Illinois Supreme Court Spanks North Chicago Police Pension Board. Doctor’s Evidence Fails Manifest Weight Standard

While assisting an arrest, Police Officer Lawrence Wade got into a scuffle with the prisoner. Wade injured his knee, which required surgery. Ultimately, his doctor declared that Wade could not return to full patrol duty. The Police Department did not have an inside position for him, so Wade’s options were to retire or apply for a disability pension.

Officer Wade applied for the pension. But the City of North Chicago Police Pension Board denied Wade a line-of-duty pension, ruling essentially that one doctor’s opinion [Milgram] that Wade “did not incur a disability from the performance of an act of duty” was more persuasive than the four whose opinions were otherwise.

The circuit court confirmed the board, and the court of appeals affirmed. The first time the Illinois Supreme Court got the case, it issued a supervisory order for the appellate court to reassess in view of recent supreme court rulings. The appellate court again affirmed the denial of the pension, although it did rule that Milgram’s opinion was not credible. The Illinois Supreme Court reversed, and sent the matter back to the pension board to award Officer Wade a pension.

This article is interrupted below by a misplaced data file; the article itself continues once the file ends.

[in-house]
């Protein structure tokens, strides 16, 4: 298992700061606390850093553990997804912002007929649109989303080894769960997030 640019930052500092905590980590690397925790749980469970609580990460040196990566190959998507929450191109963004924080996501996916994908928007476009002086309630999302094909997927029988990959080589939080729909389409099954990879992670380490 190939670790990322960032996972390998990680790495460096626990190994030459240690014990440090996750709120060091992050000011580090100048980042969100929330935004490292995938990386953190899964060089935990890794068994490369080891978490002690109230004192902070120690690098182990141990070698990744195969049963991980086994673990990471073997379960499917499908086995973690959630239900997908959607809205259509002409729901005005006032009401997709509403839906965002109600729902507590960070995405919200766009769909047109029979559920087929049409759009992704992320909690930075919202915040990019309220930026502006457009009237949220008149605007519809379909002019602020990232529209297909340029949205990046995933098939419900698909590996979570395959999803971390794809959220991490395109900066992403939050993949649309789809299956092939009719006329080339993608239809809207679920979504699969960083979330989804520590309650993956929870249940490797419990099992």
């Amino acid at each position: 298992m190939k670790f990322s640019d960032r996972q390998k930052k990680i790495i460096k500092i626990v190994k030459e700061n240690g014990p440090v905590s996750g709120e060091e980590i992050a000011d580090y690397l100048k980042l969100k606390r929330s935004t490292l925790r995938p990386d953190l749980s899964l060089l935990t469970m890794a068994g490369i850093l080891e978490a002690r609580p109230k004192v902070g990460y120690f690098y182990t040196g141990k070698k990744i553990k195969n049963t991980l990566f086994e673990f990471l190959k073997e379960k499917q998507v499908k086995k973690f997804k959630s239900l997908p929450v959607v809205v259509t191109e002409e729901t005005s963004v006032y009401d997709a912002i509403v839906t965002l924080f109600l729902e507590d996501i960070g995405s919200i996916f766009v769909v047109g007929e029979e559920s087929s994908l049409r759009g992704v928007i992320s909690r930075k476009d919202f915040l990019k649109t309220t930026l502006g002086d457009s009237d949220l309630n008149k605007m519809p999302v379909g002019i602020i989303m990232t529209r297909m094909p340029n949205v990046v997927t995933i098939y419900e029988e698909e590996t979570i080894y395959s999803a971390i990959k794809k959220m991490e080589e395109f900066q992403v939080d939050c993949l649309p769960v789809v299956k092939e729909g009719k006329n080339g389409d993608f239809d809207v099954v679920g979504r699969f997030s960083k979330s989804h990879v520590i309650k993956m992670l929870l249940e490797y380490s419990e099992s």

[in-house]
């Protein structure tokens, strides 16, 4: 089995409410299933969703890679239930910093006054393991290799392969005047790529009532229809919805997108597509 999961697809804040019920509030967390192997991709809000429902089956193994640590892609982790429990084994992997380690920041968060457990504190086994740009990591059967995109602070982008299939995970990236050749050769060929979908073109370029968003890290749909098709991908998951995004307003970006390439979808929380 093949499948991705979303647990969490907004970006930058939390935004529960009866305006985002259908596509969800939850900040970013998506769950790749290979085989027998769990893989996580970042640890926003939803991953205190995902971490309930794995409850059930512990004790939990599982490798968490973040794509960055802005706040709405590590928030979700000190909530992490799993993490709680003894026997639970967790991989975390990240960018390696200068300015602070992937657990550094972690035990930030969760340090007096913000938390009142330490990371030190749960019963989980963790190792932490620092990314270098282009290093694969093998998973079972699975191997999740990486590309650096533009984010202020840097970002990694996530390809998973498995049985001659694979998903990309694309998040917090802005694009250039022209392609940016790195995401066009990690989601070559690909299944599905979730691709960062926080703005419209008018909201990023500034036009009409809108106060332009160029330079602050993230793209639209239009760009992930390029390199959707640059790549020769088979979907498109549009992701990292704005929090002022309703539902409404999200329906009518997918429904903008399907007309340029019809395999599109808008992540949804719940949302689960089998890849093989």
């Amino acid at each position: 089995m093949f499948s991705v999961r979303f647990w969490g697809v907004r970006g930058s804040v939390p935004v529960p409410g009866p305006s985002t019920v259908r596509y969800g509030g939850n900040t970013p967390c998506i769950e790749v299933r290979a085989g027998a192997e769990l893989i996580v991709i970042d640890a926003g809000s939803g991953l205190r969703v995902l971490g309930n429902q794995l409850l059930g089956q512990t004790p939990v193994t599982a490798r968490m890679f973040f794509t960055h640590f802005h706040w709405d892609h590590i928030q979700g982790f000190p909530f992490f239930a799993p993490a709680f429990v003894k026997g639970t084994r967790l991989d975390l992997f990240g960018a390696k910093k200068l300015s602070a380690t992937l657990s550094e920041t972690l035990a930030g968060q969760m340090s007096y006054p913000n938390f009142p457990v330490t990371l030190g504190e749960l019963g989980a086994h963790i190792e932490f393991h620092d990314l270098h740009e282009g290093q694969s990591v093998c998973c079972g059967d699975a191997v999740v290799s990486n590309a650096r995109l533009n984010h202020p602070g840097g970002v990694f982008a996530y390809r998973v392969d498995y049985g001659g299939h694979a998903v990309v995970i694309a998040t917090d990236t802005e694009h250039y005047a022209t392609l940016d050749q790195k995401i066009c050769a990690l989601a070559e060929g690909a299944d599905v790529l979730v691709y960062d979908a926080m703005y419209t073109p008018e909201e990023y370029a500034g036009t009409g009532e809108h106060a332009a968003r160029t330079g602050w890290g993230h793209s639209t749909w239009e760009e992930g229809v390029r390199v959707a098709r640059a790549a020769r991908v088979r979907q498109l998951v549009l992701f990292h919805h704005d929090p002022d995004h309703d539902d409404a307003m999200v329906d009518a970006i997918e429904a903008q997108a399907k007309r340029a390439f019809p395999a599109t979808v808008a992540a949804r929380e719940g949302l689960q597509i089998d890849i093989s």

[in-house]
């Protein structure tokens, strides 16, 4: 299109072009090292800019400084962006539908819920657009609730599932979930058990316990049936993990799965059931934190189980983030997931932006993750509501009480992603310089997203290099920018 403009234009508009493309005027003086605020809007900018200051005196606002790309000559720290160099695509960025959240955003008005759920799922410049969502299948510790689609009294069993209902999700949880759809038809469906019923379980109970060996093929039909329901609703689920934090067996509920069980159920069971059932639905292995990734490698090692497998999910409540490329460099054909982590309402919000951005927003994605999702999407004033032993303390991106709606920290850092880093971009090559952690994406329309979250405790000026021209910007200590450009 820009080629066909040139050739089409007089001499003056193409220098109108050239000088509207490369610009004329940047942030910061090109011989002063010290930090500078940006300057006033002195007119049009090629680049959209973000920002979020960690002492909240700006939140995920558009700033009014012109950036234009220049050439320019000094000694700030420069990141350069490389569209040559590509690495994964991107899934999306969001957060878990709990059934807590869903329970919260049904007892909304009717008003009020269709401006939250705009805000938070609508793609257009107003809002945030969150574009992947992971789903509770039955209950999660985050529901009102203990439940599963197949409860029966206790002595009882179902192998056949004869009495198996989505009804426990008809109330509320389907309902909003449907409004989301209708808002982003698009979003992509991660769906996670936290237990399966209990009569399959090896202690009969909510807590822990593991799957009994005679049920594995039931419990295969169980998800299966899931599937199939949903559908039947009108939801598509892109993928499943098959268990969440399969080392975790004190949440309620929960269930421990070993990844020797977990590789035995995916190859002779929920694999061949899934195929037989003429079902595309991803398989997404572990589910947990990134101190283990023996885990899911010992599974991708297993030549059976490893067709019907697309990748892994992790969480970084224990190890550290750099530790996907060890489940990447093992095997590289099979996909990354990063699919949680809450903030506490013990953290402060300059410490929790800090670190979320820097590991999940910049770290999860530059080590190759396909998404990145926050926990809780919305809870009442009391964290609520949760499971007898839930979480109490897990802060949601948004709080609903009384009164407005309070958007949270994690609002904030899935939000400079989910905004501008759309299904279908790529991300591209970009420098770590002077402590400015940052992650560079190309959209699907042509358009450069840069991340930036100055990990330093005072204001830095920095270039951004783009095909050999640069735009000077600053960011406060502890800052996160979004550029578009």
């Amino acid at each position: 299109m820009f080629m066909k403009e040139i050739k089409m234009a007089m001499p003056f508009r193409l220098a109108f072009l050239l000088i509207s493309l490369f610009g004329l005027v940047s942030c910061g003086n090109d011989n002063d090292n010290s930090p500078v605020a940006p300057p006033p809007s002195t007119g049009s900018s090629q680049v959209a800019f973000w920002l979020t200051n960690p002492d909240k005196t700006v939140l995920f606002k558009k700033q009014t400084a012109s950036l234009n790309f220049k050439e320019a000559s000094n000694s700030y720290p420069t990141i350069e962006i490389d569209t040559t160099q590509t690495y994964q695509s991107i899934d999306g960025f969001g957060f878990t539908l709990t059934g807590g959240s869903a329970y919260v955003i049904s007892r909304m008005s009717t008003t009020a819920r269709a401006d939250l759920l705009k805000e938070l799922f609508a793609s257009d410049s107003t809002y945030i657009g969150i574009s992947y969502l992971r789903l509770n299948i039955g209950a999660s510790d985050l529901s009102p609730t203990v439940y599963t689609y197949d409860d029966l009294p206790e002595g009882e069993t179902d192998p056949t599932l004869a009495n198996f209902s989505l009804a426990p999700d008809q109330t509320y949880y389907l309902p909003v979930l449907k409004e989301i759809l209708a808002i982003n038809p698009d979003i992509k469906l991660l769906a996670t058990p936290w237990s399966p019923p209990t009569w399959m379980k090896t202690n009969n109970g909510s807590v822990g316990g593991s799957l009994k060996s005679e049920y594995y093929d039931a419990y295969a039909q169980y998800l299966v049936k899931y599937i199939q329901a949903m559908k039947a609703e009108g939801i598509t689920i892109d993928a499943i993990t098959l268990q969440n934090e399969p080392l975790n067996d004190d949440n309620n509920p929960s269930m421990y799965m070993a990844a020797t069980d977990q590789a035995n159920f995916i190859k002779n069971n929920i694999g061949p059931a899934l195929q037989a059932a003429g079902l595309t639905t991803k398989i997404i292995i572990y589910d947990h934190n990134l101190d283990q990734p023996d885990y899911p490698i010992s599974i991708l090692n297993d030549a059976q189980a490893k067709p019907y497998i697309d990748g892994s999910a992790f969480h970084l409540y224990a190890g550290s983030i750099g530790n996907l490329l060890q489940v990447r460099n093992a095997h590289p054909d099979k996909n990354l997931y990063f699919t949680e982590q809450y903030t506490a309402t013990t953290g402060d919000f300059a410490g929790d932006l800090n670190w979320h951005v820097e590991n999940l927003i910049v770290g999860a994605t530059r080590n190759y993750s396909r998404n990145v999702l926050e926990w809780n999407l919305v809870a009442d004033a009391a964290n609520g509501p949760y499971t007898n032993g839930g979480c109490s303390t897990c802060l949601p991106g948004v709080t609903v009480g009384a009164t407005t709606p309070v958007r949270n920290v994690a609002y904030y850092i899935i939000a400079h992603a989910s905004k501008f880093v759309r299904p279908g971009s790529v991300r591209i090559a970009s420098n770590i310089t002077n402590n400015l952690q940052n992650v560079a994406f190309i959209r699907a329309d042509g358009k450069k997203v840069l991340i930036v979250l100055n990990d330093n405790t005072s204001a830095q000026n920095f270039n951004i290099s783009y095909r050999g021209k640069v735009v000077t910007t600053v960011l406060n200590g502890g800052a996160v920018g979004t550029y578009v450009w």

The appellate issue concerned the standard of review of the Milgram testimony and the sufficiency of his evidence. The supreme court reiterated the standards for review of decisions of an administrative board. “Rulings on questions of fact will be reversed only if they are against the manifest weight of the evidence … ‘An administrative agency decision is against the manifest weight of the evidence only if the opposite conclusion is clearly evident’ … In contrast, we review questions of law de novo … and a mixed question of law and fact is reviewed under the clearly erroneous standard … That standard [manifest weight] applies here as well.”

The Illinois Supreme Court agreed that Milgram’s opinion was not credible. The court used the occasion to remind the pension board of its responsibility. “We feel compelled at this juncture to remind Board members that, under the Pension Code, a pension board owes a fiduciary duty toward its participants and beneficiaries … Even under the manifest weight standard applicable in this instance, the deference we afford the administrative agency’s decision is not boundless. We hold, as did the appellate court, that the Board’s decision was against the manifest weight of the evidence.”

Read the whole opinion, Wade v. City of North Chicago Police Pension Board, No. 101265 (11/1/07), by clicking here.

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